But there are lessons to be learnt in every crisis. On that front, at least, the global public health community is ahead of the curve, with the interrelated crises we face eliciting unprecedented levels of cooperation and data-sharing among public and private, global and local actors. 

This period of deterioration in health services and quality of life for so many has also been one of the most productive periods in research in recent memory. That is especially true when it comes to the complexities of multinational programs and the cascading, multiplicative effects of crisis. 

The need for cooperation is the broadest and most common theme to address at this mid-point in our shared work toward the SDGs. What the last seven years have shown us is that government and philanthropy alone lack the tools, resources and insight needed to achieve change on this scale. While both are indispensable, their efforts must be tightly linked to those of global financial institutions, civil society in every nation, and – perhaps most vitally – local organizations that understand how best to reach and support the most vulnerable members of their communities.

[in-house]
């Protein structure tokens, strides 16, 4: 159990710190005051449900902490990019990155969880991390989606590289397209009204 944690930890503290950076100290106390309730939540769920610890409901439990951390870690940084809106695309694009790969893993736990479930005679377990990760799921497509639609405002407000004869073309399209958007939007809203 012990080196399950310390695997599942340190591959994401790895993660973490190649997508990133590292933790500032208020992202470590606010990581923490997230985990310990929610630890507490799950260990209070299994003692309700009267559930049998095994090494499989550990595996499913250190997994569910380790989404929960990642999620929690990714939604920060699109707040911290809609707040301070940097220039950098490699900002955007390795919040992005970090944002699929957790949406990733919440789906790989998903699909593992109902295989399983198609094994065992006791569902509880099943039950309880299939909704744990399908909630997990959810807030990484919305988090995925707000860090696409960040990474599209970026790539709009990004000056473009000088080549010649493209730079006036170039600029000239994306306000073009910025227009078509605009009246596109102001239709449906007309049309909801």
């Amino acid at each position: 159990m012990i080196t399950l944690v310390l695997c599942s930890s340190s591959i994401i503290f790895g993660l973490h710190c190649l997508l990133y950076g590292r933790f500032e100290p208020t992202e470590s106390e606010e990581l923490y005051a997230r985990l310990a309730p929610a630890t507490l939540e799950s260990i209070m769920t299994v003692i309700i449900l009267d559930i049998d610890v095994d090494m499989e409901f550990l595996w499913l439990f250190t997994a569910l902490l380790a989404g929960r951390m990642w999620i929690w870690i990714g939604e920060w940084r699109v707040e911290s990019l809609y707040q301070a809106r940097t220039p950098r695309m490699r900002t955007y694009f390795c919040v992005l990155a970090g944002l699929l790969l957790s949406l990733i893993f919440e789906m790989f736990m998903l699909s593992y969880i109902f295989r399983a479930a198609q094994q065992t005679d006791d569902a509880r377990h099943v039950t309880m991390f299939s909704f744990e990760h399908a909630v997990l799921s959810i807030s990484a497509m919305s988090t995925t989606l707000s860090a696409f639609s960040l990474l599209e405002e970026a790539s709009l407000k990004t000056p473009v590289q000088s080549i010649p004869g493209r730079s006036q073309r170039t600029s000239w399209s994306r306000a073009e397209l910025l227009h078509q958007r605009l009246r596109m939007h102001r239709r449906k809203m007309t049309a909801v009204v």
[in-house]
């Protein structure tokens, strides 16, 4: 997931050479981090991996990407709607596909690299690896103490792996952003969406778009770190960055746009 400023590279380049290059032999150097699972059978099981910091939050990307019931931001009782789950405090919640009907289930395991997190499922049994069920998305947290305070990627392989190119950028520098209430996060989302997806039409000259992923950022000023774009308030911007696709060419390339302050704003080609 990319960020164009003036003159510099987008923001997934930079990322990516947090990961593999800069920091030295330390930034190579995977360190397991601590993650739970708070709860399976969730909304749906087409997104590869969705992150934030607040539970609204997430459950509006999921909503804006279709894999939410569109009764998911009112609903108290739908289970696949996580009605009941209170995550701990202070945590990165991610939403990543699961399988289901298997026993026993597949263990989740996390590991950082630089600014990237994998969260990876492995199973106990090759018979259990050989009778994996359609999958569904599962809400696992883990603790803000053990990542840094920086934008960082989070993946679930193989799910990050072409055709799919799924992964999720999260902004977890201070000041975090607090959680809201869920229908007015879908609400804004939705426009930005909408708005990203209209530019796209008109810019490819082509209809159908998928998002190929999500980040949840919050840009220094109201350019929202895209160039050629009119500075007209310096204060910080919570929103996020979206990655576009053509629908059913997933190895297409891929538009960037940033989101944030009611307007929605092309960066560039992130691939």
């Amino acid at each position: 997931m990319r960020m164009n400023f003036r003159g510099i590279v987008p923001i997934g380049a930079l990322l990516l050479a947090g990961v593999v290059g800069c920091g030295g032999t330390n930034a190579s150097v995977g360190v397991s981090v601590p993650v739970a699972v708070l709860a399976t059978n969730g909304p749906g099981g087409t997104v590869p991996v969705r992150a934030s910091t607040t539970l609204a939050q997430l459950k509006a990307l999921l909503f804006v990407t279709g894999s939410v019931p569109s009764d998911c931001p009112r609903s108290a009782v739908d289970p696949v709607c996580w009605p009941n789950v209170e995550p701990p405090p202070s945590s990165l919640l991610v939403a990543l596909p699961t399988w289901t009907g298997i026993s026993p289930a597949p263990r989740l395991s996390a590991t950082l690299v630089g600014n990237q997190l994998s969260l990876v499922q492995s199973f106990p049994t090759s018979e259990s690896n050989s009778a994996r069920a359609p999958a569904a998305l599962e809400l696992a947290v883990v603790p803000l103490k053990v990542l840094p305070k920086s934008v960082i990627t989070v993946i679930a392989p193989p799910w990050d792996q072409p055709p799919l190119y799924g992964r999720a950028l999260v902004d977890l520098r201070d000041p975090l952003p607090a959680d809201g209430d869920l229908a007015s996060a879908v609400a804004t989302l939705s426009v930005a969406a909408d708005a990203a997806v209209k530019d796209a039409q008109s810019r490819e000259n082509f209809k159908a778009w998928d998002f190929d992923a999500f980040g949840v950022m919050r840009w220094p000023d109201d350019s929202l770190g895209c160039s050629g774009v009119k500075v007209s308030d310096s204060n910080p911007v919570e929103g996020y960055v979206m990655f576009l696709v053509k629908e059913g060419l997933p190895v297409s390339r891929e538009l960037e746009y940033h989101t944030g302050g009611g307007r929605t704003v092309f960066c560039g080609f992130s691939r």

The flip side of that need for cooperation involves industries that are actively hampering progress toward SDGs. For-profit industries that harm health and the environment can’t be part of the solution as long as they are part of the problem. 

Tobacco offers a clear example; with SDG 3 dependent on reducing rates of smoking, tobacco companies have simply shifted focus away from well-regulated markets to target young people and markets in developing regions. Limiting their access, disinvesting from their companies, and cutting them out of global conversations are just as important as paying for preventive care or addressing the shortage of health care workers.